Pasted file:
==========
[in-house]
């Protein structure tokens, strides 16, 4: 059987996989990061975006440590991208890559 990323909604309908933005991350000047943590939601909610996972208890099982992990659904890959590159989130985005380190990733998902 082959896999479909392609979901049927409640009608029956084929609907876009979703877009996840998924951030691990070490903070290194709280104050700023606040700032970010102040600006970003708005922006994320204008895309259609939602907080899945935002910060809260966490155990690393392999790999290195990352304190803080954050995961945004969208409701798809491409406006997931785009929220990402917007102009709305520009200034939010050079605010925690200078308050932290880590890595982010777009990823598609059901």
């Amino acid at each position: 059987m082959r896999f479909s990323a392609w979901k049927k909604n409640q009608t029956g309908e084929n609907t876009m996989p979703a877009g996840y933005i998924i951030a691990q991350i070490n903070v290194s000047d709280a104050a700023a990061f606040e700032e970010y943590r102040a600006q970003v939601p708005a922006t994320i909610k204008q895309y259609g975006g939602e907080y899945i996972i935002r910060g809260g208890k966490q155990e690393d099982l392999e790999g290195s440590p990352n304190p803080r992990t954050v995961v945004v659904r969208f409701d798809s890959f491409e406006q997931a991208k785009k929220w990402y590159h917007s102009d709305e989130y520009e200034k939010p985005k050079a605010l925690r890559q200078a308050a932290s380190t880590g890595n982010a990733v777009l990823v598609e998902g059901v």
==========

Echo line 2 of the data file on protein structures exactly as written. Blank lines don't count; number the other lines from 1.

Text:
């Protein structure tokens, strides 16, 4: 059987996989990061975006440590991208890559 990323909604309908933005991350000047943590939601909610996972208890099982992990659904890959590159989130985005380190990733998902 082959896999479909392609979901049927409640009608029956084929609907876009979703877009996840998924951030691990070490903070290194709280104050700023606040700032970010102040600006970003708005922006994320204008895309259609939602907080899945935002910060809260966490155990690393392999790999290195990352304190803080954050995961945004969208409701798809491409406006997931785009929220990402917007102009709305520009200034939010050079605010925690200078308050932290880590890595982010777009990823598609059901």